Catchphrases of China’s economy have changed with the time, the latest one being “developing a modernized economy.”
When outlining objectives for the next five years and beyond at the 19th National Congress of the Communist Party of China (CPC), Xi Jinping spoke of a new vision of development and a modern economy for a new era.
What does this actually mean for China and the world?
A modern economy is an urgent requirement for a smooth economic transition and a strategic goal, according to Xi’s report delivered at the opening of the congress. It will be achieved through supply-side structural reform, innovation, a socialist market system and opening up.
The need for a modern economy is clear in the contradiction between unbalanced and inadequate development and the people’s ever-growing needs for a better life.
In the past, the contradiction existed between the ever-growing material and cultural needs of the people and backward social production.
Wang Xiaoguang of the Chinese Academy of Governance said that while the economy had fulfilled people’s basic needs, it must now provide a better quality of life.
Hu Angang, director of the Center for China Studies at Tsinghua University in Beijing, said a modernized economy serves the Chinese people. It carries strong socialist characteristics.
In September, the China National Offshore Oil Corporation opened a large oil refinery in Huizhou in south China’s Guangdong Province.
Chen Yiwei, Party secretary of Huizhou and a delegate to the congress, said that for his city, a modern economy would mean breathing new life into traditional industries, the new refinery plant being just one example.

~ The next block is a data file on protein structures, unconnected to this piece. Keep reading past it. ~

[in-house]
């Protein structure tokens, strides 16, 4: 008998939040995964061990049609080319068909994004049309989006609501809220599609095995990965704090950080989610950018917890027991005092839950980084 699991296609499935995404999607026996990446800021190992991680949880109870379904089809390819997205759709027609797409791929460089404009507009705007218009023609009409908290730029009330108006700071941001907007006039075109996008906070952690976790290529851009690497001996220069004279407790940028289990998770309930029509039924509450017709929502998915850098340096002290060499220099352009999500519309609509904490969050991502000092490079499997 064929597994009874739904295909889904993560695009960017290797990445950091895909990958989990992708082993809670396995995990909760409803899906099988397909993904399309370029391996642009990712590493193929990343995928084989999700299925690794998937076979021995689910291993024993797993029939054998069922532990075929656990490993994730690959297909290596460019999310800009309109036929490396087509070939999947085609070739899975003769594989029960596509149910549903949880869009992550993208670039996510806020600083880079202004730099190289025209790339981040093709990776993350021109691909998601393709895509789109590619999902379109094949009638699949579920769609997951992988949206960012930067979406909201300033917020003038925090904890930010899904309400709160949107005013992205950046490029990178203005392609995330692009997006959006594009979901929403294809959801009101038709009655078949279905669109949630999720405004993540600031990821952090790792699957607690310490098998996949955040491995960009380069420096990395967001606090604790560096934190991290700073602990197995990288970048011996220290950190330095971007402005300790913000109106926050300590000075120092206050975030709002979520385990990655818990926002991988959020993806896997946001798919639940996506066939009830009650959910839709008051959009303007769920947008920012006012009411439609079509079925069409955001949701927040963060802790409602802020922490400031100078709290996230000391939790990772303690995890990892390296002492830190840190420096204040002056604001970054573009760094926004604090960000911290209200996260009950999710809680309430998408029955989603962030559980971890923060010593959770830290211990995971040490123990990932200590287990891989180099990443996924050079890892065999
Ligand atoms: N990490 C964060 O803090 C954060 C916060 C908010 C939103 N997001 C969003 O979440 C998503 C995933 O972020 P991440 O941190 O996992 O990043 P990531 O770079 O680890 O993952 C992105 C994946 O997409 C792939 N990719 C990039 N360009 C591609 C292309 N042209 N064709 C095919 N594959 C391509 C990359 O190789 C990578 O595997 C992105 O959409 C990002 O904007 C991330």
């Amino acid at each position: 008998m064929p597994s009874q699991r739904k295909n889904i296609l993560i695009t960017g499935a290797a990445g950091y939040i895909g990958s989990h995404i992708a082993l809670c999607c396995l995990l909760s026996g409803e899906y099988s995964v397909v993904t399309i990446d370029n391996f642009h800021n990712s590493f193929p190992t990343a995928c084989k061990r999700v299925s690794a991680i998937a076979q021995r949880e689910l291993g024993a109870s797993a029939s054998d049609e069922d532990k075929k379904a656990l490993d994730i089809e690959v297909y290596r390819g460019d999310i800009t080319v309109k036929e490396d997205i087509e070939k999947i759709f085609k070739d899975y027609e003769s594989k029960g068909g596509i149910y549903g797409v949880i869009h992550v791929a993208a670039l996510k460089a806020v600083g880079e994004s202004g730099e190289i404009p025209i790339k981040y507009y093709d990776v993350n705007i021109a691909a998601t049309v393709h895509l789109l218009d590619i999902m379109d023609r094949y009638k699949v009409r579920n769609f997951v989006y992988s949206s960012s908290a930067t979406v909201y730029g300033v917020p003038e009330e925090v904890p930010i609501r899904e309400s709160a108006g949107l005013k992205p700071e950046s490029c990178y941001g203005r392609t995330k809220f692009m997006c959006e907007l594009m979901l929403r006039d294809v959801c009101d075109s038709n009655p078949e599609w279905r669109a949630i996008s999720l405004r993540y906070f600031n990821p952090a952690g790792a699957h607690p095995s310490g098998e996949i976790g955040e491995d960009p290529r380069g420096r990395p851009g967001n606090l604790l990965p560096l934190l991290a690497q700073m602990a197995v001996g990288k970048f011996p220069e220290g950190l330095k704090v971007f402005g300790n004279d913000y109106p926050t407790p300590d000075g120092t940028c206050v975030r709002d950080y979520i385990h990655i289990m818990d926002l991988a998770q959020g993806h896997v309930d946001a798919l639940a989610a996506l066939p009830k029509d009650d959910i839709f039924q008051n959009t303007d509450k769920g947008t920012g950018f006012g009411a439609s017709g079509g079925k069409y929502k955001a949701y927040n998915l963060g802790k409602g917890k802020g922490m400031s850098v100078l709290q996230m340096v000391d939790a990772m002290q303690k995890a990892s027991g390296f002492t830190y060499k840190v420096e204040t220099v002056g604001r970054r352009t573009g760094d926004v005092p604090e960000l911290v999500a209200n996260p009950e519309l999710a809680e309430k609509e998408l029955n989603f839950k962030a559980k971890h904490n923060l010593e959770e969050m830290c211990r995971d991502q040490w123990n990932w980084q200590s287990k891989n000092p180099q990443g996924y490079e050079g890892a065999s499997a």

Xi spoke of standing at a pivotal point in the transformation of the growth model, with improved economic structure and new growth drivers, but a modern economy also means making China into a country of innovators.
Xi highlighted the importance of research in science and technology and strengthening applied sciences.
In the first three quarters of 2017, cellphone shipments by Huawei exceeded 100 million, up nearly 20 percent from a year ago. Sales revenue rose over 30 percent, almost on par with Apple and Samsung.
Yu Chengdong, CEO of Huawei’s consumer business group, said that on the back of strong research, Huawei is confident of making more products for high-end users.
More opening-up is also imperative. A negative list approach will be applied across the board, significantly easing market access and protecting the rights and interests of foreign investors.
Harley Seyedin, president of the American Chamber of Commerce in South China, said there used to be a lot of uncertainties. People were worried and did not invest too much.
“But all of those uncertainties seem to be going away at this point and I think with the 19th CPC congress, we’ll have a very clear map and direction for what is going forward,” he told Xinhua.
“China has made great progress over the past 30 years, but it is just the warm-up. I expect China to continue its growth and make a great contribution to the world, economically and politically, and help people improve their lives around the world,” he said.
Liu Zhiqin, a senior fellow at the Chongyang Institute for Financial Studies with the Renmin University of China, said opening up had been critical to China’s growth for three decades and foreign capital had helped the country learn about market mechanisms, enabling Chinese to go out and do business around the world.
As the United States closes its doors and withdraws from free trade agreements, China is further opening up its market and embracing economic globalization to confront the “America First” stance, Liu argued.
When developing a modernized economy, China will become deeply intertwined with the rest of the world. An open China will have far-reaching significance for the global market and manufacturing, said Wang Jun, a researcher at China Center for International Economic Exchanges.